There should be a single empowered service owner who has the authority and responsibility to make all business, product, and technical decisions about a service.
The same person is accountable and responsible for how well the service meets the needs of its users, which is how its success will be evaluated.
Every service needs a multidisciplinary team
Teams are how we build services for Wales. Each one should be a diverse mix of people, experience, expertise and disciplines.
As well as having the right mix of skills and experience for the current stage of development, the team should be able to explain how the make-up of the team may change over time, and what funding will be needed to support a team responsible for the service’s continuous improvement.
- Download The Team Onion, a free ebook by Emily Webber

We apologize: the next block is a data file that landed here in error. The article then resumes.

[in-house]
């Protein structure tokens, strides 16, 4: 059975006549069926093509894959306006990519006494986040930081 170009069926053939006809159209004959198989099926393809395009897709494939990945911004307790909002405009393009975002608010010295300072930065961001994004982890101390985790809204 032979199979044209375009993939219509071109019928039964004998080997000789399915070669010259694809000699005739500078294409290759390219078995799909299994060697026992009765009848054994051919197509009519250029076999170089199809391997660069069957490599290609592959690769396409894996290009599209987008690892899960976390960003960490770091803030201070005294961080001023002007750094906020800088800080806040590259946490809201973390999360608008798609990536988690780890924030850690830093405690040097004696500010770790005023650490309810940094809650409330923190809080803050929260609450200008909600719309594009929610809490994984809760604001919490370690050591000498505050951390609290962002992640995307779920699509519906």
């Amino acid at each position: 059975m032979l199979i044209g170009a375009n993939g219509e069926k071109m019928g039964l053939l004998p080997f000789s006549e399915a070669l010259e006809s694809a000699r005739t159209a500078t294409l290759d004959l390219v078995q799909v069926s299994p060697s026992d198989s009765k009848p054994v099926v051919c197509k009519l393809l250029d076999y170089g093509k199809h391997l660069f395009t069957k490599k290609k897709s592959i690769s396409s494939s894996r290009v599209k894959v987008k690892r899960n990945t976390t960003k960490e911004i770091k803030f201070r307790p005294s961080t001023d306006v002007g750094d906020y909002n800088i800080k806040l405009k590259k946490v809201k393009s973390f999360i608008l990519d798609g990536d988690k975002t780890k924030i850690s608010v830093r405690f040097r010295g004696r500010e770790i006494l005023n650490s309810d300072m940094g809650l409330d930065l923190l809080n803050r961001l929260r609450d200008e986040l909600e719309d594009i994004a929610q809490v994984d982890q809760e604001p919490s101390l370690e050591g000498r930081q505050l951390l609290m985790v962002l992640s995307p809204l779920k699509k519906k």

- Agile for teams who don’t build software, by Ross Gregory
Use scalable technology
We should make technology decisions that help teams do their work and deliver. We should always aim to use the simplest, most appropriate tool, and avoid vendor lock-in to specific technologies.
Teams should be empowered to use the tools that work for them , and encouraged to consider tools that meet open standards, are cloud-based, and that have widespread adoption and support.
- Characteristics of internet-era CTOs, a series of posts by James Stewart
- More useful insight in Toxic Technology, by Dave Rogers
Work in the open
We should aim to make the services we build, and the techniques we use to build them, as open as possible.
As they develop a service, teams should communicate in the open about the decisions they’re making and what they are learning. They should also share code, patterns and insights as freely as possible to help others seeking to build excellent public services in Wales.
- A blog is your brain, over time, on the internet, by Giles Turnbull
- Blog posts from the team working on alpha.gov.ca in California
- How coding in the open can make you release faster, by Anna Shipman